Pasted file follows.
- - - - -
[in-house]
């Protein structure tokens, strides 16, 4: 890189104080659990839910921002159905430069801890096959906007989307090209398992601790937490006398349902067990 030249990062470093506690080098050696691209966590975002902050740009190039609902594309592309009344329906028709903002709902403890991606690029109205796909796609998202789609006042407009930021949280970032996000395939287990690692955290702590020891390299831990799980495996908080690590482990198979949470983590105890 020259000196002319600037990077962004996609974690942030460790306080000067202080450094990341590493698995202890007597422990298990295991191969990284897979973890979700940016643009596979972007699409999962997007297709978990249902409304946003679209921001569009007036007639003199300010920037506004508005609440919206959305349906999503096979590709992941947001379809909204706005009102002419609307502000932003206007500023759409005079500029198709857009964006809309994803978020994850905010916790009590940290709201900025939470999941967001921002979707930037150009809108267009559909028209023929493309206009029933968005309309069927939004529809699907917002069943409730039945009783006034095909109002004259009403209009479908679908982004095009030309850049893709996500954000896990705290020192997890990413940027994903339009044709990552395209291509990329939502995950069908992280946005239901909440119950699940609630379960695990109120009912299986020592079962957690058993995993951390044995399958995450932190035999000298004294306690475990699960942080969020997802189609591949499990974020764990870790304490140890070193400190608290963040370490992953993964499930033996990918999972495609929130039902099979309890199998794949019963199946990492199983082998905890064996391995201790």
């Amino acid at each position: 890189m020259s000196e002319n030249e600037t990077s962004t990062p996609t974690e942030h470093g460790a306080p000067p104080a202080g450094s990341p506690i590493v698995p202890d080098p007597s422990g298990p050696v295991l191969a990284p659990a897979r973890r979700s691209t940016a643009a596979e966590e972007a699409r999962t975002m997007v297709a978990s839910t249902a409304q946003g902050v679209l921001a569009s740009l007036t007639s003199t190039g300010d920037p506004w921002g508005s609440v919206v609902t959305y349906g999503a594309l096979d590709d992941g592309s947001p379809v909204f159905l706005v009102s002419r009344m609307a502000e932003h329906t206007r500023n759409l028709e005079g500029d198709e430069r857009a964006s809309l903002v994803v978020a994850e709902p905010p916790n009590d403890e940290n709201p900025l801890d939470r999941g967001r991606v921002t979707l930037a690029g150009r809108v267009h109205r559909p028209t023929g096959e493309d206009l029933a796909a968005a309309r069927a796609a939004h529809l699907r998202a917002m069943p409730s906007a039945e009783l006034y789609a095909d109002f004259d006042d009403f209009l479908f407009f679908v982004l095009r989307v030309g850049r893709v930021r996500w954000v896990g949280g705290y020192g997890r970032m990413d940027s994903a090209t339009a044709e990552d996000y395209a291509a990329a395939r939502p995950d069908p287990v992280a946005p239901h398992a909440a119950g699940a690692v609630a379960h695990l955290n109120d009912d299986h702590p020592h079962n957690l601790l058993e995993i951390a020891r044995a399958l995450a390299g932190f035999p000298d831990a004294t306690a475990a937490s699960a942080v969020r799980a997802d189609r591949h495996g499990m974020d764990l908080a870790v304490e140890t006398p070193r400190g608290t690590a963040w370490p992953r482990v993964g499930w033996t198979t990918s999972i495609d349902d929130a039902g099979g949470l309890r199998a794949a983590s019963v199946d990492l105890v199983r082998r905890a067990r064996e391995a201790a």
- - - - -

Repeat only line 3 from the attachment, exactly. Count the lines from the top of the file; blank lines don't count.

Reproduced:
């Amino acid at each position: 890189m020259s000196e002319n030249e600037t990077s962004t990062p996609t974690e942030h470093g460790a306080p000067p104080a202080g450094s990341p506690i590493v698995p202890d080098p007597s422990g298990p050696v295991l191969a990284p659990a897979r973890r979700s691209t940016a643009a596979e966590e972007a699409r999962t975002m997007v297709a978990s839910t249902a409304q946003g902050v679209l921001a569009s740009l007036t007639s003199t190039g300010d920037p506004w921002g508005s609440v919206v609902t959305y349906g999503a594309l096979d590709d992941g592309s947001p379809v909204f159905l706005v009102s002419r009344m609307a502000e932003h329906t206007r500023n759409l028709e005079g500029d198709e430069r857009a964006s809309l903002v994803v978020a994850e709902p905010p916790n009590d403890e940290n709201p900025l801890d939470r999941g967001r991606v921002t979707l930037a690029g150009r809108v267009h109205r559909p028209t023929g096959e493309d206009l029933a796909a968005a309309r069927a796609a939004h529809l699907r998202a917002m069943p409730s906007a039945e009783l006034y789609a095909d109002f004259d006042d009403f209009l479908f407009f679908v982004l095009r989307v030309g850049r893709v930021r996500w954000v896990g949280g705290y020192g997890r970032m990413d940027s994903a090209t339009a044709e990552d996000y395209a291509a990329a395939r939502p995950d069908p287990v992280a946005p239901h398992a909440a119950g699940a690692v609630a379960h695990l955290n109120d009912d299986h702590p020592h079962n957690l601790l058993e995993i951390a020891r044995a399958l995450a390299g932190f035999p000298d831990a004294t306690a475990a937490s699960a942080v969020r799980a997802d189609r591949h495996g499990m974020d764990l908080a870790v304490e140890t006398p070193r400190g608290t690590a963040w370490p992953r482990v993964g499930w033996t198979t990918s999972i495609d349902d929130a039902g099979g949470l309890r199998a794949a983590s019963v199946d990492l105890v199983r082998r905890a067990r064996e391995a201790a």